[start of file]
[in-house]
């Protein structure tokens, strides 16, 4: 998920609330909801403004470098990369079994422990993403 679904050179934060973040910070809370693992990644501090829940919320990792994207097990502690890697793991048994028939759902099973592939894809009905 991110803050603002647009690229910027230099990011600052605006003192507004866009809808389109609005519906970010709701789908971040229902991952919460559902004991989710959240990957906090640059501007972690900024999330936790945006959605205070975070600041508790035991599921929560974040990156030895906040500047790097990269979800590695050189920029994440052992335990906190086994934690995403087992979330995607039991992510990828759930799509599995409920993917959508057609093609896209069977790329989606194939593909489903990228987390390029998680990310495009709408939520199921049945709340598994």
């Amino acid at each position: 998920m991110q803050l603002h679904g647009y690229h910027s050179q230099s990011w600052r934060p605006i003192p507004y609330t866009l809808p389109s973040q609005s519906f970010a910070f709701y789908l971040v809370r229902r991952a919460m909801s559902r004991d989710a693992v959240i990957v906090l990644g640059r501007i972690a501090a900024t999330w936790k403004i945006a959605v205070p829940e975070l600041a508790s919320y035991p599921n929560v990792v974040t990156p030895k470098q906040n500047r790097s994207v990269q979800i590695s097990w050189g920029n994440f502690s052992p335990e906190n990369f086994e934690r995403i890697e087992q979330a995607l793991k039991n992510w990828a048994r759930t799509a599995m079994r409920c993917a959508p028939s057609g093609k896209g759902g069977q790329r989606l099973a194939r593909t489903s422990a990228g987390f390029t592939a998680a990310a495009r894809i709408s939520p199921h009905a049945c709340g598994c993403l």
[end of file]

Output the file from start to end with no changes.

[in-house]
């Protein structure tokens, strides 16, 4: 998920609330909801403004470098990369079994422990993403 679904050179934060973040910070809370693992990644501090829940919320990792994207097990502690890697793991048994028939759902099973592939894809009905 991110803050603002647009690229910027230099990011600052605006003192507004866009809808389109609005519906970010709701789908971040229902991952919460559902004991989710959240990957906090640059501007972690900024999330936790945006959605205070975070600041508790035991599921929560974040990156030895906040500047790097990269979800590695050189920029994440052992335990906190086994934690995403087992979330995607039991992510990828759930799509599995409920993917959508057609093609896209069977790329989606194939593909489903990228987390390029998680990310495009709408939520199921049945709340598994």
């Amino acid at each position: 998920m991110q803050l603002h679904g647009y690229h910027s050179q230099s990011w600052r934060p605006i003192p507004y609330t866009l809808p389109s973040q609005s519906f970010a910070f709701y789908l971040v809370r229902r991952a919460m909801s559902r004991d989710a693992v959240i990957v906090l990644g640059r501007i972690a501090a900024t999330w936790k403004i945006a959605v205070p829940e975070l600041a508790s919320y035991p599921n929560v990792v974040t990156p030895k470098q906040n500047r790097s994207v990269q979800i590695s097990w050189g920029n994440f502690s052992p335990e906190n990369f086994e934690r995403i890697e087992q979330a995607l793991k039991n992510w990828a048994r759930t799509a599995m079994r409920c993917a959508p028939s057609g093609k896209g759902g069977q790329r989606l099973a194939r593909t489903s422990a990228g987390f390029t592939a998680a990310a495009r894809i709408s939520p199921h009905a049945c709340g598994c993403l």